Virat Kohli has the most pressurised job in all of sport. He is the cricket captain of the world’s most fanatical cricketing nation and with it the most scrutinized figure in a country of 1.3 billion.
Yet he walks and talks – and bats – with the air of a man with not a care in the world. He has ice running through those feted veins. He is coolness personified. You imagine he dresses every morning by simply conjuring the clothes from his wardrobe. There is seemingly nothing he can’t do.
But in Birmingham on Thursday, with Bangladesh’s Tamim Iqbal and Mushriqur Rahim in the midst of a run-a-ball 100 partnership, he almost looked concerned. Concerned before making the decision that decisively changed the momentum, decided the game, and ensured India will face Pakistan in Sunday’s Champions Trophy final.
“We had another complete game and we needed a clean, collective performance to beat this Bangladesh side,” Kohli said. “We didn't expect to win by nine wickets but that's the quality of batsmen we have up front and I could play my natural game when I came in.”
Kohli’s natural game is something to behold. To see him live and up close is to watch a player at the absolute peak of his powers. Every stroke is a masterpiece, each wave of the blade a privilege to witness. His loyal subjects know his greatness too.
Thousands in blue and orange made the pilgrimage here and rose as one as their hero strode to the wicket to finish what he had earlier started. So many of them were there the walk from train station to ground was more Eden Gardens than Edgbaston.
Bangladesh lost the toss and with it early wickets and Tamim, so often this side’s catalyst and arguably this tournament’s standout batsman, looked distinctly off colour before being bowled off a Hardik Pandya no-ball woke him from his slumber. A fourth half-century in five ODIs showed the early cobwebs were gone.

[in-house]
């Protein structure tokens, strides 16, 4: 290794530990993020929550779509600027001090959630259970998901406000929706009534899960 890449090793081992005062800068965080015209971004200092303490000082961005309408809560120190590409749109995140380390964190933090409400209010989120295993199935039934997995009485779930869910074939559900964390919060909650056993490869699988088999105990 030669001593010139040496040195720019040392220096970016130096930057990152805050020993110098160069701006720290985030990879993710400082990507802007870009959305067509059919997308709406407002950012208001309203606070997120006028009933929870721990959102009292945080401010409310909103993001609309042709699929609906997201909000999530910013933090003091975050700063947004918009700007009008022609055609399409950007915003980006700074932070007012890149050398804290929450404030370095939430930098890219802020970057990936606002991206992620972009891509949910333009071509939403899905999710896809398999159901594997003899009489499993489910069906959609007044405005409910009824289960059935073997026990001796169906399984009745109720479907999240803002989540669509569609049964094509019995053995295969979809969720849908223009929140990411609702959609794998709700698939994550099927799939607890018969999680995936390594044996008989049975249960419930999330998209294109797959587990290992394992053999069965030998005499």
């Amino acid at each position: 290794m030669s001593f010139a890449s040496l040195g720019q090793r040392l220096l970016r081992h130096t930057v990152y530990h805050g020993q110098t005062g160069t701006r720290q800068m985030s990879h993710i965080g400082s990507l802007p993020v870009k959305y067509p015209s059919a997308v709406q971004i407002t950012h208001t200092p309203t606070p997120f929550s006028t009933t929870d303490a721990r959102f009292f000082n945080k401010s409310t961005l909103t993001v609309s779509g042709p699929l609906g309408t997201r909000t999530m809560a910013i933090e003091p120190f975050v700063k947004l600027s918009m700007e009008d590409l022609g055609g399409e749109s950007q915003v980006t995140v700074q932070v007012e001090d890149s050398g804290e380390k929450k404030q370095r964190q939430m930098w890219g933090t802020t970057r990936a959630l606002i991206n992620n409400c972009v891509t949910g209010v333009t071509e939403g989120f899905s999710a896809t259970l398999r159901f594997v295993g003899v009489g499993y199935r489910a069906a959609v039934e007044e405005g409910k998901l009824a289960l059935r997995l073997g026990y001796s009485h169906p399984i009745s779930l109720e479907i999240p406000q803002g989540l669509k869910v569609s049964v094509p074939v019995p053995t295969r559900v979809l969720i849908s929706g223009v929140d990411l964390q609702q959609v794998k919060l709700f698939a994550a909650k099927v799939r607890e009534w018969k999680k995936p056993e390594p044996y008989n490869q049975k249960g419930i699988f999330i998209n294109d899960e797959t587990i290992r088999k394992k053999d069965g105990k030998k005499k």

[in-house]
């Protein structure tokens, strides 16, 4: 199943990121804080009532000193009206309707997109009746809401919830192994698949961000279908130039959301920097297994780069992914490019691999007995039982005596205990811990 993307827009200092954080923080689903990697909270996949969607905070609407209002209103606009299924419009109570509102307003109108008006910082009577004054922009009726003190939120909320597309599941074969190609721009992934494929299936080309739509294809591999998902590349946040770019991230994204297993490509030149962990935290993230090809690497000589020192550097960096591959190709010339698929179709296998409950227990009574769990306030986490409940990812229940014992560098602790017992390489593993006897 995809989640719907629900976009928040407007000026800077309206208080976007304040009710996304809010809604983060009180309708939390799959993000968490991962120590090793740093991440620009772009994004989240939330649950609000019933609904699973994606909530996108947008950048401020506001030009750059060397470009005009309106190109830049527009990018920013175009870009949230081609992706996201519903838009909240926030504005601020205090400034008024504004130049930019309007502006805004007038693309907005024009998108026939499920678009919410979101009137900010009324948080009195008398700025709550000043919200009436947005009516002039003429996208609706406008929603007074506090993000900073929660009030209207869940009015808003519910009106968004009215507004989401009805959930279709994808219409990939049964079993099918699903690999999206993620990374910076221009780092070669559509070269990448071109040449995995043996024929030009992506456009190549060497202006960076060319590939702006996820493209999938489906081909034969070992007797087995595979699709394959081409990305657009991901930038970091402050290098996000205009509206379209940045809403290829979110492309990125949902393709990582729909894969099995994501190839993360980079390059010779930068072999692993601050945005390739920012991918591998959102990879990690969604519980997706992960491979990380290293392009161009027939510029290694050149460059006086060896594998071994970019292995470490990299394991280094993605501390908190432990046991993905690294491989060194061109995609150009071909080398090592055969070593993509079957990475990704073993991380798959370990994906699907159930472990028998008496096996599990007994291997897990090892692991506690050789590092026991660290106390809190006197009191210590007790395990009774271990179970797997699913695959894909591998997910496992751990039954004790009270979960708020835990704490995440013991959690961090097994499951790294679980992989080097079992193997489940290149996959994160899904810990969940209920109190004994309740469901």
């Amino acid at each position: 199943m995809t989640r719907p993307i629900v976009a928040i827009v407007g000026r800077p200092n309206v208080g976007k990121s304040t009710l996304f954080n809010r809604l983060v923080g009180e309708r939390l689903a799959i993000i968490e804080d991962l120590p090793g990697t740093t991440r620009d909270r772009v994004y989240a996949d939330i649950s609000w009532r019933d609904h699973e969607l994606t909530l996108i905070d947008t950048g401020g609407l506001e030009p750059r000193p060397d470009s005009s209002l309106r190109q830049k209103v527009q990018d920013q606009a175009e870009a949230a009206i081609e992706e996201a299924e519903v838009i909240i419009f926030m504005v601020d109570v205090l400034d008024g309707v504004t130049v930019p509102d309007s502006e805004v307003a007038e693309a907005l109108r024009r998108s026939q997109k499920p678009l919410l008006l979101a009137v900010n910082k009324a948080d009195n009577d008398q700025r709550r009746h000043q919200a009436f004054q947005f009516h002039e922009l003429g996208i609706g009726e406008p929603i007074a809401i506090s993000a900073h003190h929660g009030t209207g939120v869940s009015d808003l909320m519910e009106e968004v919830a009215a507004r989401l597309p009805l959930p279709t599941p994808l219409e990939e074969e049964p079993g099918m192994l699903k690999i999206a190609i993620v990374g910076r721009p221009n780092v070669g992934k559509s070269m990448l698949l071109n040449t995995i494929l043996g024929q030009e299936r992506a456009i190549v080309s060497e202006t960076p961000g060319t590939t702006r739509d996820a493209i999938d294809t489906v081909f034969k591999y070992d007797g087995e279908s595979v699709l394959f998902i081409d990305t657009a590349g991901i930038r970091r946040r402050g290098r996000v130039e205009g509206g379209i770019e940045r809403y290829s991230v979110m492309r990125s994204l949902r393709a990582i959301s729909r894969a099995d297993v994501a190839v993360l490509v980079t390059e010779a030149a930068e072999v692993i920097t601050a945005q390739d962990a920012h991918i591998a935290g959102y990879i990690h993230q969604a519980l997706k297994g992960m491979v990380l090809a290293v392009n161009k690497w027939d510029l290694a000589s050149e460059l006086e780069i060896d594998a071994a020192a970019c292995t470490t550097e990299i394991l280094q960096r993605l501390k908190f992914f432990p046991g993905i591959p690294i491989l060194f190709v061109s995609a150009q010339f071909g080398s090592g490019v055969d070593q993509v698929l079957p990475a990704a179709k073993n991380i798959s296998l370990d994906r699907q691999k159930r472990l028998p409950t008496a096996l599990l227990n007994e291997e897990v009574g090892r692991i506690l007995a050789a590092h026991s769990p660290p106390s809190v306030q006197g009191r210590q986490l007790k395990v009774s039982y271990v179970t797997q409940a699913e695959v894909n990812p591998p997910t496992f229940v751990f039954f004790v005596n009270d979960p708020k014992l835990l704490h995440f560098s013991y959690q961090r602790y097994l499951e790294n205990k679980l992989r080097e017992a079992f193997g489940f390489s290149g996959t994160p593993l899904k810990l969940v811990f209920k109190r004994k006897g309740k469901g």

The Tigers were renewed and with Kohli forced into shuffling his pack away from the impressive Bhuvneshwar Kumar and Jasprit Bumrah were steadily accumulating towards what looked like a total north of 300. Mushfiqur followed his partner past his own milestone and the pair looked to have wrested back control before Kohli made the call that ultimately decided the match.
Kedar Jadhav, a bowler firmly at the part-time end of the spectrum, had only claimed six ODI scalps before but summoned by Kohli saw off first Tamim and then Mushfiqur to swing the momentum India’s way for good. Tamim’s demise for 70, bowled after an ugly swipe across the line, came before Mushfiqur (61) clothed a full toss straight to a visibly delighted Kohli at midwicket.
In between Ravi Jadeja saw Shakib Al Hasan edge behind. What was 154-2 was now 179-5 and with the centurion hero of last time out gone so were Bangladesh’s chances of a competitive total on what, after Wednesday’s much-talked about surface in Cardiff, looked to be an entirely agreeable pitch.
The Tigers’ tail wagged and inspired by some lower order biffing from skipper Mashrafe Mortaza, they pushed up to 264 from their 50 overs. But almost as soon as Shikhar Dhawan had dispatched the first of his eight boundaries to the fence in the second over of India’s reply it didn’t look anywhere near enough.
Even when the tournament’s top scorer inexplicably spooned to point when set on 46 that only brought Kohli to the crease to accelerate Bangladesh’s demise. Rohit Sharma, who had played second fiddle to the free-flowing Dhawan up to now, moved through the gears with his skipper passing 50 off just 57 balls.
The finishing line was in sight but Sharma and Kohli had no intention of waiting for it to come to them. 28 runs came from overs 21 and 22 alone. Kohli took only 42 balls to reach his own half-century. Such is his mastery you feel he could’ve got there in half that time had the match situation needed him to.
Sharma brought up his 11th ODI ton with a six but it was left to Kohli to knock off the winning runs with 59 balls to spare. There could be no more fitting end.Reuse content